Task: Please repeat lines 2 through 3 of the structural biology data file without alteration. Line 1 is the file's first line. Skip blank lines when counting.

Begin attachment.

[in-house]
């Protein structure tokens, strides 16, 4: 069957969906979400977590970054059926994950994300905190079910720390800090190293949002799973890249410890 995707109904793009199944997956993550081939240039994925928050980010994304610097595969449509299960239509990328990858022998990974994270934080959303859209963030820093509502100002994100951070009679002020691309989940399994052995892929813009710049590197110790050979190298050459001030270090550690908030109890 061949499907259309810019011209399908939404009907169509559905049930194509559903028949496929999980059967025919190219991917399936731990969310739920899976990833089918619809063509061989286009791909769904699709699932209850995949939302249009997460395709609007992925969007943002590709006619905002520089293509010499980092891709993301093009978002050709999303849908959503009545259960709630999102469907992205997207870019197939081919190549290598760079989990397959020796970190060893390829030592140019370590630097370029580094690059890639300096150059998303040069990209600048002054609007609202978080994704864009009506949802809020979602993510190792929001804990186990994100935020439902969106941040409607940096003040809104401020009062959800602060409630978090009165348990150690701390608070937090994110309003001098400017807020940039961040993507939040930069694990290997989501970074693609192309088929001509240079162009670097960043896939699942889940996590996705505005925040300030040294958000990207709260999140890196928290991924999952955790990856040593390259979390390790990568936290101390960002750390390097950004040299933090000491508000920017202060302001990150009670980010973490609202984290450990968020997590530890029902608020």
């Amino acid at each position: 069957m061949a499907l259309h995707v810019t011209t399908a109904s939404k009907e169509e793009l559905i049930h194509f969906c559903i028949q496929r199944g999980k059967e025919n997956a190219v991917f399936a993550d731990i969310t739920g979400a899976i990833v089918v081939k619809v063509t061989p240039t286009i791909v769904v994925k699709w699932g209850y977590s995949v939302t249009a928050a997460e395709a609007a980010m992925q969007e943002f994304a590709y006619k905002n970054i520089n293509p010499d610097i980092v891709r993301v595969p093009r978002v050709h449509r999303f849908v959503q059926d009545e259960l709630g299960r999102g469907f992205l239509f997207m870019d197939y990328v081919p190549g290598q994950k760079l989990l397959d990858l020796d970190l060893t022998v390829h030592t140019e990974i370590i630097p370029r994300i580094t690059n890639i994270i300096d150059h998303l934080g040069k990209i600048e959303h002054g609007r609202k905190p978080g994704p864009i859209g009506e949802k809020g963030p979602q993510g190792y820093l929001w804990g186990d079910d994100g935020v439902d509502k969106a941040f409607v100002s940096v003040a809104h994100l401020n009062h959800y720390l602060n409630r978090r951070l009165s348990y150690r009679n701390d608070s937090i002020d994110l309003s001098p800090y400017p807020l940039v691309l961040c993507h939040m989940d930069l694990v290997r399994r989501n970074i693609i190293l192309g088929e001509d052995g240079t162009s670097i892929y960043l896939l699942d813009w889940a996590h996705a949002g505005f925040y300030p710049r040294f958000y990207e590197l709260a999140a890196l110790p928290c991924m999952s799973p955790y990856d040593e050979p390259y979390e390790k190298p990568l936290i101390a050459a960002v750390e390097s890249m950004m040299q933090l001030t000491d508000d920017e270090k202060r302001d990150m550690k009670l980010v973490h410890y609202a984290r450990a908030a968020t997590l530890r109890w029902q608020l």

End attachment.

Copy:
């Protein structure tokens, strides 16, 4: 069957969906979400977590970054059926994950994300905190079910720390800090190293949002799973890249410890 995707109904793009199944997956993550081939240039994925928050980010994304610097595969449509299960239509990328990858022998990974994270934080959303859209963030820093509502100002994100951070009679002020691309989940399994052995892929813009710049590197110790050979190298050459001030270090550690908030109890 061949499907259309810019011209399908939404009907169509559905049930194509559903028949496929999980059967025919190219991917399936731990969310739920899976990833089918619809063509061989286009791909769904699709699932209850995949939302249009997460395709609007992925969007943002590709006619905002520089293509010499980092891709993301093009978002050709999303849908959503009545259960709630999102469907992205997207870019197939081919190549290598760079989990397959020796970190060893390829030592140019370590630097370029580094690059890639300096150059998303040069990209600048002054609007609202978080994704864009009506949802809020979602993510190792929001804990186990994100935020439902969106941040409607940096003040809104401020009062959800602060409630978090009165348990150690701390608070937090994110309003001098400017807020940039961040993507939040930069694990290997989501970074693609192309088929001509240079162009670097960043896939699942889940996590996705505005925040300030040294958000990207709260999140890196928290991924999952955790990856040593390259979390390790990568936290101390960002750390390097950004040299933090000491508000920017202060302001990150009670980010973490609202984290450990968020997590530890029902608020």
């Amino acid at each position: 069957m061949a499907l259309h995707v810019t011209t399908a109904s939404k009907e169509e793009l559905i049930h194509f969906c559903i028949q496929r199944g999980k059967e025919n997956a190219v991917f399936a993550d731990i969310t739920g979400a899976i990833v089918v081939k619809v063509t061989p240039t286009i791909v769904v994925k699709w699932g209850y977590s995949v939302t249009a928050a997460e395709a609007a980010m992925q969007e943002f994304a590709y006619k905002n970054i520089n293509p010499d610097i980092v891709r993301v595969p093009r978002v050709h449509r999303f849908v959503q059926d009545e259960l709630g299960r999102g469907f992205l239509f997207m870019d197939y990328v081919p190549g290598q994950k760079l989990l397959d990858l020796d970190l060893t022998v390829h030592t140019e990974i370590i630097p370029r994300i580094t690059n890639i994270i300096d150059h998303l934080g040069k990209i600048e959303h002054g609007r609202k905190p978080g994704p864009i859209g009506e949802k809020g963030p979602q993510g190792y820093l929001w804990g186990d079910d994100g935020v439902d509502k969106a941040f409607v100002s940096v003040a809104h994100l401020n009062h959800y720390l602060n409630r978090r951070l009165s348990y150690r009679n701390d608070s937090i002020d994110l309003s001098p800090y400017p807020l940039v691309l961040c993507h939040m989940d930069l694990v290997r399994r989501n970074i693609i190293l192309g088929e001509d052995g240079t162009s670097i892929y960043l896939l699942d813009w889940a996590h996705a949002g505005f925040y300030p710049r040294f958000y990207e590197l709260a999140a890196l110790p928290c991924m999952s799973p955790y990856d040593e050979p390259y979390e390790k190298p990568l936290i101390a050459a960002v750390e390097s890249m950004m040299q933090l001030t000491d508000d920017e270090k202060r302001d990150m550690k009670l980010v973490h410890y609202a984290r450990a908030a968020t997590l530890r109890w029902q608020l």